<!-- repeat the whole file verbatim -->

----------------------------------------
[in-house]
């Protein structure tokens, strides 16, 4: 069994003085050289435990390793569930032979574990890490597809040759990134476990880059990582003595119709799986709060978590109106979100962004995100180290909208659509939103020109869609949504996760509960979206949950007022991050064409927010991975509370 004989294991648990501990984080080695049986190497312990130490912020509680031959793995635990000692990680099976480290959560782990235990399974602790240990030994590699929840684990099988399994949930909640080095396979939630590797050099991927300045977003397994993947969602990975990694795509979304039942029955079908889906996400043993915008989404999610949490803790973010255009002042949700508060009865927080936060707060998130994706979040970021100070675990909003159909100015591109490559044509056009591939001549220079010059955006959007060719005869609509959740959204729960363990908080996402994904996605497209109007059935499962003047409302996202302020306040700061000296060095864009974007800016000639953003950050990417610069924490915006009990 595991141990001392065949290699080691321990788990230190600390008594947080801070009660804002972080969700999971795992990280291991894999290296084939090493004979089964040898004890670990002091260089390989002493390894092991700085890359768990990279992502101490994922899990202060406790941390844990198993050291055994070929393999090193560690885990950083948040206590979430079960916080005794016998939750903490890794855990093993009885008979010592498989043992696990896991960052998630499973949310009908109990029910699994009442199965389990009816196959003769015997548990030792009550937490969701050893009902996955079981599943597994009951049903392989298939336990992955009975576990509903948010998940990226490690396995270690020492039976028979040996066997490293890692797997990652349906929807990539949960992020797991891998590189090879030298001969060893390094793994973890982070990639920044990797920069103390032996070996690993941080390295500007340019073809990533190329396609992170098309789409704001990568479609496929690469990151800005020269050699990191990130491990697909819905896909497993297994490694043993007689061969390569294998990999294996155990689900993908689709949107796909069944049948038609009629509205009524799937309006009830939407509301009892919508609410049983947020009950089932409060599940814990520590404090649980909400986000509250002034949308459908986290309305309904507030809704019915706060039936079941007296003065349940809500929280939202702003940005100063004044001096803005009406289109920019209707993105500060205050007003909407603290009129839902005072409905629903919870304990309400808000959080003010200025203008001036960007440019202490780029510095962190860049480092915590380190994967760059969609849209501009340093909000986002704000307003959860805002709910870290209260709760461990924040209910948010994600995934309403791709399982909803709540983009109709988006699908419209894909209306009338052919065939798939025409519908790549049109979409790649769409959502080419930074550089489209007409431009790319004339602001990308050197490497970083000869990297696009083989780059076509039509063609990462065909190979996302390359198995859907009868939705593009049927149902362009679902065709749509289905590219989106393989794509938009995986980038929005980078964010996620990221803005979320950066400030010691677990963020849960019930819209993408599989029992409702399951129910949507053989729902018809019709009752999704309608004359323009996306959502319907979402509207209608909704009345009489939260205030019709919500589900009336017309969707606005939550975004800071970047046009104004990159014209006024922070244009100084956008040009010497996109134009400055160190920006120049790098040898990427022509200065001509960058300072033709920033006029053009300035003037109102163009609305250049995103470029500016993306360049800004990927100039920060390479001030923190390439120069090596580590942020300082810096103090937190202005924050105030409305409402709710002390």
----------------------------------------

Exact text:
[in-house]
């Protein structure tokens, strides 16, 4: 069994003085050289435990390793569930032979574990890490597809040759990134476990880059990582003595119709799986709060978590109106979100962004995100180290909208659509939103020109869609949504996760509960979206949950007022991050064409927010991975509370 004989294991648990501990984080080695049986190497312990130490912020509680031959793995635990000692990680099976480290959560782990235990399974602790240990030994590699929840684990099988399994949930909640080095396979939630590797050099991927300045977003397994993947969602990975990694795509979304039942029955079908889906996400043993915008989404999610949490803790973010255009002042949700508060009865927080936060707060998130994706979040970021100070675990909003159909100015591109490559044509056009591939001549220079010059955006959007060719005869609509959740959204729960363990908080996402994904996605497209109007059935499962003047409302996202302020306040700061000296060095864009974007800016000639953003950050990417610069924490915006009990 595991141990001392065949290699080691321990788990230190600390008594947080801070009660804002972080969700999971795992990280291991894999290296084939090493004979089964040898004890670990002091260089390989002493390894092991700085890359768990990279992502101490994922899990202060406790941390844990198993050291055994070929393999090193560690885990950083948040206590979430079960916080005794016998939750903490890794855990093993009885008979010592498989043992696990896991960052998630499973949310009908109990029910699994009442199965389990009816196959003769015997548990030792009550937490969701050893009902996955079981599943597994009951049903392989298939336990992955009975576990509903948010998940990226490690396995270690020492039976028979040996066997490293890692797997990652349906929807990539949960992020797991891998590189090879030298001969060893390094793994973890982070990639920044990797920069103390032996070996690993941080390295500007340019073809990533190329396609992170098309789409704001990568479609496929690469990151800005020269050699990191990130491990697909819905896909497993297994490694043993007689061969390569294998990999294996155990689900993908689709949107796909069944049948038609009629509205009524799937309006009830939407509301009892919508609410049983947020009950089932409060599940814990520590404090649980909400986000509250002034949308459908986290309305309904507030809704019915706060039936079941007296003065349940809500929280939202702003940005100063004044001096803005009406289109920019209707993105500060205050007003909407603290009129839902005072409905629903919870304990309400808000959080003010200025203008001036960007440019202490780029510095962190860049480092915590380190994967760059969609849209501009340093909000986002704000307003959860805002709910870290209260709760461990924040209910948010994600995934309403791709399982909803709540983009109709988006699908419209894909209306009338052919065939798939025409519908790549049109979409790649769409959502080419930074550089489209007409431009790319004339602001990308050197490497970083000869990297696009083989780059076509039509063609990462065909190979996302390359198995859907009868939705593009049927149902362009679902065709749509289905590219989106393989794509938009995986980038929005980078964010996620990221803005979320950066400030010691677990963020849960019930819209993408599989029992409702399951129910949507053989729902018809019709009752999704309608004359323009996306959502319907979402509207209608909704009345009489939260205030019709919500589900009336017309969707606005939550975004800071970047046009104004990159014209006024922070244009100084956008040009010497996109134009400055160190920006120049790098040898990427022509200065001509960058300072033709920033006029053009300035003037109102163009609305250049995103470029500016993306360049800004990927100039920060390479001030923190390439120069090596580590942020300082810096103090937190202005924050105030409305409402709710002390």